Facebook Says It Will Start Weeding Out All the Haters on Its Social Media Site
Whatever horrible things you had to say on Facebook, hopefully, you've gotten it out of your system by now. Or might we suggest biting your tongue and taking up some form of daily exercise.
Hating on hate
The hate speech free-for-all is coming to an end -- hopefully.
Facebook announced via a blog post that it will start seriously cracking down on the racist, sexist, and general hateful speech that's bringing the social media network down. It won't be easy and will require a lot of lawyering but the new rules and regulations will be immediate, according to Facebook.
The Menlo Park-based company didn't specifically mention the recent hate speech posted on Facebook targeting Congresswoman Jackie Speier after she sent a letter to Defense Secretary Chuck Hagel informing him of a Facebook page which she thought helped "contribute to a culture that permits and seems to encourage sexual assault and abuse." However, the announcement came Tuesday, a few days after Facebook shut down a page dedicated to hating Speier.
Here's what Facebook had to say:
Recently there has been some attention given to Facebook's content policy. The current concern, voiced by Women, Action and The Media, The Everyday Sexism Project, and the coalition they represent, has focused on content that targets women with images and content that threatens or incites gender-based violence or hate.
Many different groups which have historically faced discrimination in society, including representatives from the Jewish, Muslim, and LGBT communities, have reached out to us in the past to help us understand the threatening nature of content, and we are grateful for the thoughtful and constructive feedback we have received. In light of this recent attention, we want to take this opportunity to explain our philosophy and policies regarding controversial or harmful content, including hate speech, and to explain some of the steps we are taking to reduce the proliferation of content that could create an unsafe environment for users.
Facebook's mission has always been to make the world more open and connected. We seek to provide a platform where people can share and surface content, messages and ideas freely, while still respecting the rights of others. When people can engage in meaningful conversations and exchanges with their friends, family and communities online, amazingly positive things can happen.
To facilitate this goal, we also work hard to make our platform a safe and respectful place for sharing and connection. This requires us to make difficult decisions and balance concerns about free expression and community respect. We prohibit content deemed to be directly harmful, but allow content that is offensive or controversial. We define harmful content as anything organizing real world violence, theft, or property destruction, or that directly inflicts emotional distress on a specific private individual (e.g. bullying). A list of prohibited categories of content can be found in our Community Standards at www.facebook.com/communitystandards.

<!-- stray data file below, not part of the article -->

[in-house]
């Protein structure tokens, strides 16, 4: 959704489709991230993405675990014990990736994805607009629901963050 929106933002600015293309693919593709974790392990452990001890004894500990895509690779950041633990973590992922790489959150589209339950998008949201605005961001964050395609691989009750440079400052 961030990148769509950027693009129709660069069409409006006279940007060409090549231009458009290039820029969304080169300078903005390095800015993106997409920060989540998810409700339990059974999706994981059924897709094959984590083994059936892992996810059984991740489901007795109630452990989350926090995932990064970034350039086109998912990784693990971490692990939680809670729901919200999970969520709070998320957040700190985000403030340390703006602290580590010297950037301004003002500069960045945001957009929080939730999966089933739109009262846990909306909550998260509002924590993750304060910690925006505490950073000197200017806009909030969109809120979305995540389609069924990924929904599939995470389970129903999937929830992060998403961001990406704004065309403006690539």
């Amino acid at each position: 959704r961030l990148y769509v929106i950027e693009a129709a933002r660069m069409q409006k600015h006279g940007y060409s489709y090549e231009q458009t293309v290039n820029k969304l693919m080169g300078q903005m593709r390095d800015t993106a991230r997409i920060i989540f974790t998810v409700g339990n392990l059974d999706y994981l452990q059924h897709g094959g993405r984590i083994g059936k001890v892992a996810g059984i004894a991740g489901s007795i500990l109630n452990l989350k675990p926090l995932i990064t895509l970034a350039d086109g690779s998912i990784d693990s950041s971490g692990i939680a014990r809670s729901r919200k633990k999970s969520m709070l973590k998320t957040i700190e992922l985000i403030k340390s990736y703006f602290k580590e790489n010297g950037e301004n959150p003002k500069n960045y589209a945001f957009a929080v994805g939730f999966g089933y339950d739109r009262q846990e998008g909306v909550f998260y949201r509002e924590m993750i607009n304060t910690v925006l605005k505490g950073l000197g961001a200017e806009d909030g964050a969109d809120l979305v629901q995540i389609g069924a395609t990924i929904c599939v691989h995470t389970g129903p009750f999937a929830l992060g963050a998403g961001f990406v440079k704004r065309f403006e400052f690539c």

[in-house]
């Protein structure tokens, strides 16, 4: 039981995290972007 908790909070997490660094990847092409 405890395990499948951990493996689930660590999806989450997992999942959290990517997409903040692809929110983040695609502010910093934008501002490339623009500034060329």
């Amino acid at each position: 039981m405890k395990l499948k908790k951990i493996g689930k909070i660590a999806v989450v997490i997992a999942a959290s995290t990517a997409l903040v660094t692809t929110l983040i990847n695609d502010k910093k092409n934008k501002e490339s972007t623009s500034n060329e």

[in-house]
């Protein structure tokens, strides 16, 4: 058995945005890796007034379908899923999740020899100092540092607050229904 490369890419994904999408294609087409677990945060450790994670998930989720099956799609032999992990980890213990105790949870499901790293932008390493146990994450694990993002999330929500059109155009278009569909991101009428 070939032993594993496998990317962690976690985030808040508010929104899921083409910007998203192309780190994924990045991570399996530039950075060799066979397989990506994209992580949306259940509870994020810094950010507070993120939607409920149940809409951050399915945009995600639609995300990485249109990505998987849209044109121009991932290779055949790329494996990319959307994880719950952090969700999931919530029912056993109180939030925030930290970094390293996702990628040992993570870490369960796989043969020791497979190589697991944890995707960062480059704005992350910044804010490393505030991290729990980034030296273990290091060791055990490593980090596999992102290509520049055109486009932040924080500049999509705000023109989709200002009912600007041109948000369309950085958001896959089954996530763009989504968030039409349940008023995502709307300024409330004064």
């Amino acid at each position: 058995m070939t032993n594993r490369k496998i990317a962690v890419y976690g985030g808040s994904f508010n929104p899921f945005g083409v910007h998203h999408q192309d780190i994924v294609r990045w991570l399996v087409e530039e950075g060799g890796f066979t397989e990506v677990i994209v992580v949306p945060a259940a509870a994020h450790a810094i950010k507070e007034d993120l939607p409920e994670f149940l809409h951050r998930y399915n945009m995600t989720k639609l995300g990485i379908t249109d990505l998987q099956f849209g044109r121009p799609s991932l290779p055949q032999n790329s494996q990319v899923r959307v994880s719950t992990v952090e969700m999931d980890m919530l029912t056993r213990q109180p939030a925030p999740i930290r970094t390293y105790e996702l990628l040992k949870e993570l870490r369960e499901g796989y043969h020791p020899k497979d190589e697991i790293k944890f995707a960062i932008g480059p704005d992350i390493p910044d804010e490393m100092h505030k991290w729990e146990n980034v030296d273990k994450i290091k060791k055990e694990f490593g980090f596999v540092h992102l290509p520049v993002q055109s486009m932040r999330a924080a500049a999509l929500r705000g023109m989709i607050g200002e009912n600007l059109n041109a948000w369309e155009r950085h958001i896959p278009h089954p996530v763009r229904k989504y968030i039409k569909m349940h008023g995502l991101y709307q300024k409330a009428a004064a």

In recent days, it has become clear that our systems to identify and remove hate speech have failed to work as effectively as we would like, particularly around issues of gender-based hate. In some cases, content is not being removed as quickly as we want. In other cases, content that should be removed has not been or has been evaluated using outdated criteria. We have been working over the past several months to improve our systems to respond to reports of violations, but the guidelines used by these systems have failed to capture all the content that violates our standards. We need to do better - and we will.
How will Facebook keep the haters at bay? Here are a few of its stated goals:
- Increase the accountability of the creators of content that does not qualify as actionable hate speech but is cruel or insensitive by insisting that the authors stand behind the content they create.
- The company will update the training for the teams that review and evaluate reports of hateful speech or harmful content on Facebook. To ensure that the training is robust, it will work with legal experts and others, including members of the women's coalition to identify resources or highlight areas of particular concern for inclusion in the training
- It will encourage the Anti-Defamation League's Anti-Cyberhate working group and other international working groups that it currently works with on these issues to include representatives of the women's coalition to identify how to balance considerations of free expression, to undertake research on the effect of online hate speech on the online experiences of members of groups that have historically faced discrimination in society, and to evaluate progress on its collective objectives.
If you are confused about whether your loathsome diatribes fall into the category of "that's not Okay" have a quick gander at Facebook's rules.